Cuba writer seeks support against criminal case
A little-known Cuban writer and blogger sentenced to five years in prison for domestic violence has been campaigning for weeks to convince others that the charges are politically motivated, accusing fellow intellectuals of staying silent for fear of reprisals.
Some dissidents have rallied to Angel Santiesteban's cause and it has been taken up by U.S. government broadcaster Radio Marti but others on the island say they are reticent to get involved in a case that is not clear-cut and involves a real-life alleged victim.
"It's hard for us to have an opinion. This is an accusation about a domestic incident and it's his (former) wife who is accusing him," said one Cuban writer who knows Santiesteban personally, speaking on condition of anonymity because of the sensitivity of the case.
Details have not been made public in state-run media, though there has been much chatter about it in the arts community. Government officials, who call dissidents "subversives" in service of foreign interests, did not reply to a request for comment.
Santiesteban was convicted in December of breaking and entering and domestic violence, accused by his ex-wife in a legal case that began in 2009. He allegedly forced his way into her home and abused her physically. The sentence was upheld Monday by Cuba's Supreme Court, meaning that he will likely begin serving his time in the coming days.
Unlike many other dissidents accused of crimes, he has been allowed to remain free even after his original conviction.
Santiesteban said Friday that he was accused of shaking the woman, but he did no such thing and didn't even go to her house. He insisted that prosecutors exaggerated and resuscitated the charges to try to silence his calls for multiparty elections and freedom of expression.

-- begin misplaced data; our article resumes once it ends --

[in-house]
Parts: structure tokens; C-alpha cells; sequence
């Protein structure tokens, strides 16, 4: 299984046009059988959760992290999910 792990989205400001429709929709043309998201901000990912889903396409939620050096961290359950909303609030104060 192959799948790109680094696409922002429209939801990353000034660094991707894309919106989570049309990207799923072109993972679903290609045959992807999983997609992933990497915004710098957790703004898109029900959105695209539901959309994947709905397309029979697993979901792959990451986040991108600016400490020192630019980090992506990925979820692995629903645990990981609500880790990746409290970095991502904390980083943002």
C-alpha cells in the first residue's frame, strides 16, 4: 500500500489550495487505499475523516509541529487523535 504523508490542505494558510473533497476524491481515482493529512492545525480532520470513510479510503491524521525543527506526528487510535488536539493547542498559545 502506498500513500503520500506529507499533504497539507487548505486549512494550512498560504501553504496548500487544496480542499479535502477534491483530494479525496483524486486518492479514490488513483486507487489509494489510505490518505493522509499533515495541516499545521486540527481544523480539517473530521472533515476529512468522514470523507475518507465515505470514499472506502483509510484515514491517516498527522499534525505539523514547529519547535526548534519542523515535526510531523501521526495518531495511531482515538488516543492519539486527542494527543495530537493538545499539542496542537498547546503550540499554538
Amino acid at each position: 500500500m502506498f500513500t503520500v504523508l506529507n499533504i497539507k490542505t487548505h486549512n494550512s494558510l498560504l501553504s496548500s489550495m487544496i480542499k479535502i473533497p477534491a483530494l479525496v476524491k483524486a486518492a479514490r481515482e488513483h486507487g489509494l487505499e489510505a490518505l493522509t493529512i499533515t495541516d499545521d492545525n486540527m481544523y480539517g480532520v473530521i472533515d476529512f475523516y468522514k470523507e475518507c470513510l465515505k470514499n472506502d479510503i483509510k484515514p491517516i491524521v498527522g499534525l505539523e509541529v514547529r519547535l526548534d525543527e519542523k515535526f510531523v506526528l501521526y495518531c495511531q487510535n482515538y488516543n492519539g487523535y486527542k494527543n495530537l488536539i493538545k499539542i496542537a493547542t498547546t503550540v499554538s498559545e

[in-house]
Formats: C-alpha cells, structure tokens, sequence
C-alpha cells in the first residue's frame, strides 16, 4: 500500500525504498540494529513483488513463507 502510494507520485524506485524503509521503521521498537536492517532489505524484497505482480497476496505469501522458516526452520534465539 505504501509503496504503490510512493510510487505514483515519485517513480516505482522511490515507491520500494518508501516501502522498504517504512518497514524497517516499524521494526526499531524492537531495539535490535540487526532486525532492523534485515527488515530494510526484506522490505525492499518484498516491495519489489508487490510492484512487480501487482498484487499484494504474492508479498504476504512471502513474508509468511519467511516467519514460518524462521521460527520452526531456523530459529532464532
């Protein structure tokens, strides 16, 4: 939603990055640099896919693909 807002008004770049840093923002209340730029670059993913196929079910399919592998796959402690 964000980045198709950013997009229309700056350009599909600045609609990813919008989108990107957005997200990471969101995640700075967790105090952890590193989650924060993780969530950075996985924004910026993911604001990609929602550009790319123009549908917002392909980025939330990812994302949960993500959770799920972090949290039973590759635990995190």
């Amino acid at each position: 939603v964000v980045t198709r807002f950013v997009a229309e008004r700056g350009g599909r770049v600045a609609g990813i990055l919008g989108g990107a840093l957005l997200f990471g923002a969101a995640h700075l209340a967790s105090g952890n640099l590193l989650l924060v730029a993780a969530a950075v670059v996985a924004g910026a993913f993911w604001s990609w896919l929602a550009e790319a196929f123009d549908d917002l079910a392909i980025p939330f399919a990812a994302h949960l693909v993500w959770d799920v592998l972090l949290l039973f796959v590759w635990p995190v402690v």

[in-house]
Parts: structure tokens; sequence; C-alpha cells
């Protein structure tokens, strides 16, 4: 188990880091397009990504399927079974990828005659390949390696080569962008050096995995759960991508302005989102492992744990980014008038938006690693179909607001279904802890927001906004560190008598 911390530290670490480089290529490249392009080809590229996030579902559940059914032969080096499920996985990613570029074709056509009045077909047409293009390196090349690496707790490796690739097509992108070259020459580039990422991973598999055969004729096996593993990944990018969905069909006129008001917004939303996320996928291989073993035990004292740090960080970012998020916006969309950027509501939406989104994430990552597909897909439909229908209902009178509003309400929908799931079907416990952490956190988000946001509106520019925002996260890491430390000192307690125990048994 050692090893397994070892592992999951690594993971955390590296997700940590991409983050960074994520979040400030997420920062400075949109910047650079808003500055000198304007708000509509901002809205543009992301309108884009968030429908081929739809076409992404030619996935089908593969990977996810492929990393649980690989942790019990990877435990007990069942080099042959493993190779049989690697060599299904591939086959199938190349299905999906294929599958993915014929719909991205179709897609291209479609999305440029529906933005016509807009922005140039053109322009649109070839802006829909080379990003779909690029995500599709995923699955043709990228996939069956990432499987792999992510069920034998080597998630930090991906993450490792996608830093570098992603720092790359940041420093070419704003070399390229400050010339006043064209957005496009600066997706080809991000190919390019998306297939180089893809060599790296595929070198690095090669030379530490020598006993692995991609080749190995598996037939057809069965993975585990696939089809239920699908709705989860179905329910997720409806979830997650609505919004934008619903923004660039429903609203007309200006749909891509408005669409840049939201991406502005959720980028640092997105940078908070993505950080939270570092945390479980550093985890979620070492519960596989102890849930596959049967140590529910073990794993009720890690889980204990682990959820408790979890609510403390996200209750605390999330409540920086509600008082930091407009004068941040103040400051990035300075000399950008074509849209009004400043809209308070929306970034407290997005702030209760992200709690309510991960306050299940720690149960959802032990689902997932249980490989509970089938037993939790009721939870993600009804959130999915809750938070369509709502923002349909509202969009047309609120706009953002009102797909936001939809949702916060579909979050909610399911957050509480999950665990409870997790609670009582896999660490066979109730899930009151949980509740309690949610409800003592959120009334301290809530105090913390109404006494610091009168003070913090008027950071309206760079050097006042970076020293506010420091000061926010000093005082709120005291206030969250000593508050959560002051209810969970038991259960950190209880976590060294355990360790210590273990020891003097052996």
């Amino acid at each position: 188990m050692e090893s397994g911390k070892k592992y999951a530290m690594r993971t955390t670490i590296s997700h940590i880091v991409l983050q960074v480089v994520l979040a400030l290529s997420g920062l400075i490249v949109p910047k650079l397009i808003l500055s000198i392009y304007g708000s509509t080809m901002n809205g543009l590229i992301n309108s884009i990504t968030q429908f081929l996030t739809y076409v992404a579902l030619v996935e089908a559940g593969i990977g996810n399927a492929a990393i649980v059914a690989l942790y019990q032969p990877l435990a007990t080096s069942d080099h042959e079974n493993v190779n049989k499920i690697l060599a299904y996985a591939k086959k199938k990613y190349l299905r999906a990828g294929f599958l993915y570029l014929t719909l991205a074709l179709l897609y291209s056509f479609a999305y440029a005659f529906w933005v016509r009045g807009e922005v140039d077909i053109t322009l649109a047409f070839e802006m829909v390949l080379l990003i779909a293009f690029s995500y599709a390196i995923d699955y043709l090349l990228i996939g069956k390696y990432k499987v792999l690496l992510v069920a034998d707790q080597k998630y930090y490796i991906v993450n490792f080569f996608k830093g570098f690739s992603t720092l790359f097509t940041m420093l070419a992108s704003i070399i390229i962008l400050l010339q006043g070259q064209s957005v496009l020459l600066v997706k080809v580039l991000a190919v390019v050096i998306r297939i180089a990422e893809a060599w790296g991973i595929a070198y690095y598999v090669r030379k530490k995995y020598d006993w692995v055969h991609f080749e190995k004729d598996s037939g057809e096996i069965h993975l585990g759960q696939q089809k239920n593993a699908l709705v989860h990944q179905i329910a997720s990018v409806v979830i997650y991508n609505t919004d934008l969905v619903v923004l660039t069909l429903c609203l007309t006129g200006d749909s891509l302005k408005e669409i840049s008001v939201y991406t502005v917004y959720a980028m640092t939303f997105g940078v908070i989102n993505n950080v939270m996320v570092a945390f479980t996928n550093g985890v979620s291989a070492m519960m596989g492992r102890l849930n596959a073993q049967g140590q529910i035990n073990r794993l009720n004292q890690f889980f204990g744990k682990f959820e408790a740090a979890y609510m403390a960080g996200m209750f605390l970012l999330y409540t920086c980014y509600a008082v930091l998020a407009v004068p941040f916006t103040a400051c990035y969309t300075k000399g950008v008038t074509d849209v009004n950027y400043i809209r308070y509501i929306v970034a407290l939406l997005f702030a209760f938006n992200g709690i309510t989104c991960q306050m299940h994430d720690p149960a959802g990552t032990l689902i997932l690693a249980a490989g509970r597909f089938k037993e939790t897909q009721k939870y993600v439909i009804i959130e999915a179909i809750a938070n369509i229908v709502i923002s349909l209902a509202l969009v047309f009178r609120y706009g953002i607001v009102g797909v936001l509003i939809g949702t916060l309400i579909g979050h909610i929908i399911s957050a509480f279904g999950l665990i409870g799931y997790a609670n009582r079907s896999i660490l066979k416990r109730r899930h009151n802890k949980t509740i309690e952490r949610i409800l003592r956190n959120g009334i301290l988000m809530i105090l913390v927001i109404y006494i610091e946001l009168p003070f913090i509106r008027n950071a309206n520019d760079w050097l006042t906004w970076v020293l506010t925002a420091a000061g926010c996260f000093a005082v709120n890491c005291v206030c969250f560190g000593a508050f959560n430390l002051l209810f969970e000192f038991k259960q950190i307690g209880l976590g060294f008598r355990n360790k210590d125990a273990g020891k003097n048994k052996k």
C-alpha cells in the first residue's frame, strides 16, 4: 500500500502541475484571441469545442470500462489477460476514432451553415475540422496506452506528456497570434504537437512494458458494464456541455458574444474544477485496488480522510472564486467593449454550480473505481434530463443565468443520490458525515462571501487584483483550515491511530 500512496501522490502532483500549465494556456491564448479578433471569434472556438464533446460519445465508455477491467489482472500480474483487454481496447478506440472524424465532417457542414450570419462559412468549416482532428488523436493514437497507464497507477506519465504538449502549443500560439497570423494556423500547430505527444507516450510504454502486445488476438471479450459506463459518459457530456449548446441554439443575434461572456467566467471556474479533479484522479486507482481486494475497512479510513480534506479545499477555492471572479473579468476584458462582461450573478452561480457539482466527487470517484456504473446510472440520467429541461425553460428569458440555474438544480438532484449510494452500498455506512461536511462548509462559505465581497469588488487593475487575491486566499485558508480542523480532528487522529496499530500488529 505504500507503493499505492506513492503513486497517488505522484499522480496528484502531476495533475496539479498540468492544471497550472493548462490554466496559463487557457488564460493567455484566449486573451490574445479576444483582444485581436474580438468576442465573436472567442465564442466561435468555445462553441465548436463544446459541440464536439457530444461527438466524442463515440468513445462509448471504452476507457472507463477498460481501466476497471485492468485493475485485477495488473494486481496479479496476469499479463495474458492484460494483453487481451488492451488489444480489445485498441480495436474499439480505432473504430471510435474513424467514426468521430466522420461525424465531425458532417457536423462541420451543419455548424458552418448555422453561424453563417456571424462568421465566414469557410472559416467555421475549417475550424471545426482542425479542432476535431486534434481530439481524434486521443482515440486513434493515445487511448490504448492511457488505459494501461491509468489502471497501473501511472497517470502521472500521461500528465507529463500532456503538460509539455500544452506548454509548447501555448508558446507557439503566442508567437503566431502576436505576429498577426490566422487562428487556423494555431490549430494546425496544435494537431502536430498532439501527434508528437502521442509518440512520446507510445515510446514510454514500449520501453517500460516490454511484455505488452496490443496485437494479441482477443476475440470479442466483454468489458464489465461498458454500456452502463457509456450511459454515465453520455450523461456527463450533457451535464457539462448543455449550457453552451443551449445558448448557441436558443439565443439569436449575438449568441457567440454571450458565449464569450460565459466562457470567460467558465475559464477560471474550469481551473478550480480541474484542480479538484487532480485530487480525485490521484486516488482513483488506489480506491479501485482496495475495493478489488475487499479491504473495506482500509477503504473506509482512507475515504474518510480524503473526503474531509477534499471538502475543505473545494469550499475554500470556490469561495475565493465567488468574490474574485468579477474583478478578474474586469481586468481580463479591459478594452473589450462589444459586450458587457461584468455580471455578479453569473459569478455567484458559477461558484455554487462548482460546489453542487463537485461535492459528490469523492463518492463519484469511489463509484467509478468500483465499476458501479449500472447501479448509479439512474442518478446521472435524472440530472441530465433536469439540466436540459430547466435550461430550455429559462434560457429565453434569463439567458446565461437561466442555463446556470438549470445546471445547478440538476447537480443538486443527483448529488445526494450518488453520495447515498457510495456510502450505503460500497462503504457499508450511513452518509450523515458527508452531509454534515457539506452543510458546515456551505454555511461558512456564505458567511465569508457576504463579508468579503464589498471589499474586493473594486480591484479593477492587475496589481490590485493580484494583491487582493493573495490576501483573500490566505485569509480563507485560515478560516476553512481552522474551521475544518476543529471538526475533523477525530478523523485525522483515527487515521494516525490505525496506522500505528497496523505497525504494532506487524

"This is a smokescreen put together bit by bit. They hoped I would give in," Santiesteban, a 46-year-old author who has won local and regional awards for his work, told The Associated Press.
Born in 1966 and with a degree in filmmaking, Santiesteban has written mostly short-stories and still belongs to the powerful and official National Writers and Artists Union, Cuba's dominating cultural umbrella organization.
He alleged that others in the Union have kept mum for fear of losing the perks of being in the government's good graces.
Expatriate Cuban writer Amir Valle recently called it "shameful" that more have not risen to Santiesteban's defense.
Santiesteban "is a person who has great impact with his writings among the intellectual class," Valle said by phone from Germany, where he has lived since 2006. "They are trying to take away the power of Angel's words."
Yet the more cautious are hesitant to weigh in given the lack of verifiable information.
Elizardo Sanchez, a dissident who monitors human rights on the island, said he is still investigating the case and declined to pass judgment except to note that the length of the sentence seemed surprising.
"If a domestic incident did occur, it could have been resolved with a fine or community service," Sanchez said, "but five years is very severe."
Andrea Rodriguez on Twitter: www.twitter.com/ARodriguezAP